Fungal suspensions (0.1 mL) were either injected using a syringe (13 ? 0.4 mm) at a depth of approximately 5 mm into cortical tissue (Fig. 1A), or superficially applied onto (Fig. 1B) 96 randomly selected 1-yr-old plants: 50 % using clinical strain CBS 114402 (C. carrionii) and 50 % using environmental strain CBS 114405 (Cladophialophora sp.). The controls were 64 plants which were treated similarly, but using sterile saline (0.85 %). The growth chambers with inoculated plants stayed in the laboratory under the conditions specified above. From day 15 post inoculation onwards every 15th day, six plants of each treatment were sectioned longitudinally from the apex and transversely by means of a hand-held microtome, examined directly in glycerin water (25 %), and cultured in lactritmel medium (Fern?ndez-Zeppenfeldt et al. 1994).
A total of 150 whole S. griseus plants ? 15 cm tall and without macroscopically visible lesions, were dug from an area within a 50 m radius of the house of the patient with chromoblastomycosis as specified above. Plants were transported to the laboratory and transplanted individually into polyethylene bags with a capacity of 1 kg, using as substrate river soil from the same area. Plants were maintained outside, directly adjacent to the laboratory to adjust at average temperatures of 32 ?C and with natural daylight. They were watered with tap water every 15th d for a period of 6 mo.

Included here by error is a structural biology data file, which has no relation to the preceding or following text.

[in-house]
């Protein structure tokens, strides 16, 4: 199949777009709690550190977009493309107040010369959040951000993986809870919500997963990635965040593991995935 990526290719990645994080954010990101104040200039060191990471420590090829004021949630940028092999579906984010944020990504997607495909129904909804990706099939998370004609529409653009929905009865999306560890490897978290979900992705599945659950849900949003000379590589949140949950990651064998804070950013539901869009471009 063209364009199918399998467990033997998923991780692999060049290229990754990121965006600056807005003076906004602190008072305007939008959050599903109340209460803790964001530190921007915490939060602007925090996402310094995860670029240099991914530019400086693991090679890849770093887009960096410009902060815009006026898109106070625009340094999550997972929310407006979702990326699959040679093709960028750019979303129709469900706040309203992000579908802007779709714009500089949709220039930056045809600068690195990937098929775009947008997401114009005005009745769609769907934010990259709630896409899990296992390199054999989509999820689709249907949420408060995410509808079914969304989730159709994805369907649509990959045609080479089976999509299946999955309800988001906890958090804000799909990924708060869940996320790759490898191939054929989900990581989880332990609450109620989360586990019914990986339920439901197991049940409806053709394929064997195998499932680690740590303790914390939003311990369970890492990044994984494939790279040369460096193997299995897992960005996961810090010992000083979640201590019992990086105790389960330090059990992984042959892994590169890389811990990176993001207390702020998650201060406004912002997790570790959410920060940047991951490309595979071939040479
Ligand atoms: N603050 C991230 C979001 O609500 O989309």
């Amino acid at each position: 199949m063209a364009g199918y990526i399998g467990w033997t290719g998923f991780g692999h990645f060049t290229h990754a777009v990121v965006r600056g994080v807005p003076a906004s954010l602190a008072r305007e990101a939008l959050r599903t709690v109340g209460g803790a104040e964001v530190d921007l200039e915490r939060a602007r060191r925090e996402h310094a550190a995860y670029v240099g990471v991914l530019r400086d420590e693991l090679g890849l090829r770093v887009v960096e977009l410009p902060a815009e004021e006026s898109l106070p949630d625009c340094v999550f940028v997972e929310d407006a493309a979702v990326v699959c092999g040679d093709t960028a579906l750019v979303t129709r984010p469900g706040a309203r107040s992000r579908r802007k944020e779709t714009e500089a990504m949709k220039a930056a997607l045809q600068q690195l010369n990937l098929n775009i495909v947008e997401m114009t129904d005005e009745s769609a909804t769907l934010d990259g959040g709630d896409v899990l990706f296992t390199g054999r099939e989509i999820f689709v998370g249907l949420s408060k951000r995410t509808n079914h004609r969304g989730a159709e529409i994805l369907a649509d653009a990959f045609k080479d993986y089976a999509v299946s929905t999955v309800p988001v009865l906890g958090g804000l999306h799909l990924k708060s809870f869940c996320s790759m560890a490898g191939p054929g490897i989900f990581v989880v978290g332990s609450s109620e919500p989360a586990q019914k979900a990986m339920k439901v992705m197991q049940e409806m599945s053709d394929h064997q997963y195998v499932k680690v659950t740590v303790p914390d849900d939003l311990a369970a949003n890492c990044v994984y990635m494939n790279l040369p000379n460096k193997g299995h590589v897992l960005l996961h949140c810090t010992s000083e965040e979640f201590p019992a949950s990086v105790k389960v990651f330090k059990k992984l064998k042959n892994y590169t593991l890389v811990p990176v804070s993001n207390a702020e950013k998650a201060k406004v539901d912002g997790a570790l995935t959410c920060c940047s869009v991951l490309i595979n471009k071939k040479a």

For inoculation purposes, 150 sharp, wooden toothpicks 4 ? 0.3 ? 0.2 cm were washed and boiled for 3 min in tap water to eliminate resins (Yegres & Richard-Yegres 2002). This procedure was repeated three times. Three batches of 50 toothpicks each were kept separate in Petri dishes. Plates were incubated for 15 d at 23 ?C after inoculating each batch with 1 mL fungal suspension (5 ? 106 cells/mL) of either strain CBS 114405 or CBS 114402, with sterile water as control. A total of 50 randomly selected plants were inoculated (Fig. 1C) halfway up the shaft with a toothpick colonised with CBS 114402 (C. carrionii), CBS 114405 (Cladophialophora sp.) or the control (Yegres & Richard-Yegres 2002).